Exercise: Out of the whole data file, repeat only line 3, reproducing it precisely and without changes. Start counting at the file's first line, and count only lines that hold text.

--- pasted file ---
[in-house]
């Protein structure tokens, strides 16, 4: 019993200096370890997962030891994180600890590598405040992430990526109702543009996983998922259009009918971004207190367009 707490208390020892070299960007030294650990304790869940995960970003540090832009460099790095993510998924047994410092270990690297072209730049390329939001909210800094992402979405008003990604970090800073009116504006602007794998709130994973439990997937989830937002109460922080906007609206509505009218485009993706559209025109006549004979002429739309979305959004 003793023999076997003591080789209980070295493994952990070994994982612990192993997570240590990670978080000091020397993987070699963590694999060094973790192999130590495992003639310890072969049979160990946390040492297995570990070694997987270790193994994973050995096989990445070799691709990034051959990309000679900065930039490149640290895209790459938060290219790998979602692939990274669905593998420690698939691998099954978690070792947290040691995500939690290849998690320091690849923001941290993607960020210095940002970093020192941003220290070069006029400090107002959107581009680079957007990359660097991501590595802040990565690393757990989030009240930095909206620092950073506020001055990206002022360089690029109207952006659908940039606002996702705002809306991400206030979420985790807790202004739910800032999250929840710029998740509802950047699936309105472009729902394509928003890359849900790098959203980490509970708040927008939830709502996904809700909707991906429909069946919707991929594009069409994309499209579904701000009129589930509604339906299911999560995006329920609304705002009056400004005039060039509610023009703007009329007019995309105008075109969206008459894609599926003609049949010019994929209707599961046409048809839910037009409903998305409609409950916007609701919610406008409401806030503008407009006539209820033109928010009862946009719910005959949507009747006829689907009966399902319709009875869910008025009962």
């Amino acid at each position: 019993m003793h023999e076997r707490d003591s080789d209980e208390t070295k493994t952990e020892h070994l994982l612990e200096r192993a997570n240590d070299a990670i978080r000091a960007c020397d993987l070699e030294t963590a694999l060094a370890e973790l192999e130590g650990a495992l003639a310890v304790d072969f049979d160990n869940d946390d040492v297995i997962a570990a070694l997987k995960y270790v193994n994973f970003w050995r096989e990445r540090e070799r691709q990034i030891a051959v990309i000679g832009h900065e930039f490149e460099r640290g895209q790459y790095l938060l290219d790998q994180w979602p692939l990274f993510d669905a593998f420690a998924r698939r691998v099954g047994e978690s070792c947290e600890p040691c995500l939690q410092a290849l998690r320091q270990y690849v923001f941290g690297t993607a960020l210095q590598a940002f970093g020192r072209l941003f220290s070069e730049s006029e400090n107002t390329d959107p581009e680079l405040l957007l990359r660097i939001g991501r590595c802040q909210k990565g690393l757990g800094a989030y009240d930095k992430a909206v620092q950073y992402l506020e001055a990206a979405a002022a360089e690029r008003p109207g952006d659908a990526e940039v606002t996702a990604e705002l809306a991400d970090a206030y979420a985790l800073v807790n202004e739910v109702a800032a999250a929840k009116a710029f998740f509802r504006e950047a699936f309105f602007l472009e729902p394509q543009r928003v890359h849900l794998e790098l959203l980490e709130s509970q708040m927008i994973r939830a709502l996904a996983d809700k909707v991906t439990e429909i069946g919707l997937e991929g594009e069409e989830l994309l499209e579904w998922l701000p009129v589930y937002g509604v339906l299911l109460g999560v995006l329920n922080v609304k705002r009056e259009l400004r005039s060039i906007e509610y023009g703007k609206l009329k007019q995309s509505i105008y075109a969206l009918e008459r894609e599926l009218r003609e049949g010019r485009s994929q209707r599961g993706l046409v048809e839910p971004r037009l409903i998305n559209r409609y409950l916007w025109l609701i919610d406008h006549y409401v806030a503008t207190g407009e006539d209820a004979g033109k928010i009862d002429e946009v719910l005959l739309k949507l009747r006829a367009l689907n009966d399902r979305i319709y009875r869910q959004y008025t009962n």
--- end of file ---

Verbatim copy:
């Amino acid at each position: 019993m003793h023999e076997r707490d003591s080789d209980e208390t070295k493994t952990e020892h070994l994982l612990e200096r192993a997570n240590d070299a990670i978080r000091a960007c020397d993987l070699e030294t963590a694999l060094a370890e973790l192999e130590g650990a495992l003639a310890v304790d072969f049979d160990n869940d946390d040492v297995i997962a570990a070694l997987k995960y270790v193994n994973f970003w050995r096989e990445r540090e070799r691709q990034i030891a051959v990309i000679g832009h900065e930039f490149e460099r640290g895209q790459y790095l938060l290219d790998q994180w979602p692939l990274f993510d669905a593998f420690a998924r698939r691998v099954g047994e978690s070792c947290e600890p040691c995500l939690q410092a290849l998690r320091q270990y690849v923001f941290g690297t993607a960020l210095q590598a940002f970093g020192r072209l941003f220290s070069e730049s006029e400090n107002t390329d959107p581009e680079l405040l957007l990359r660097i939001g991501r590595c802040q909210k990565g690393l757990g800094a989030y009240d930095k992430a909206v620092q950073y992402l506020e001055a990206a979405a002022a360089e690029r008003p109207g952006d659908a990526e940039v606002t996702a990604e705002l809306a991400d970090a206030y979420a985790l800073v807790n202004e739910v109702a800032a999250a929840k009116a710029f998740f509802r504006e950047a699936f309105f602007l472009e729902p394509q543009r928003v890359h849900l794998e790098l959203l980490e709130s509970q708040m927008i994973r939830a709502l996904a996983d809700k909707v991906t439990e429909i069946g919707l997937e991929g594009e069409e989830l994309l499209e579904w998922l701000p009129v589930y937002g509604v339906l299911l109460g999560v995006l329920n922080v609304k705002r009056e259009l400004r005039s060039i906007e509610y023009g703007k609206l009329k007019q995309s509505i105008y075109a969206l009918e008459r894609e599926l009218r003609e049949g010019r485009s994929q209707r599961g993706l046409v048809e839910p971004r037009l409903i998305n559209r409609y409950l916007w025109l609701i919610d406008h006549y409401v806030a503008t207190g407009e006539d209820a004979g033109k928010i009862d002429e946009v719910l005959l739309k949507l009747r006829a367009l689907n009966d399902r979305i319709y009875r869910q959004y008025t009962n």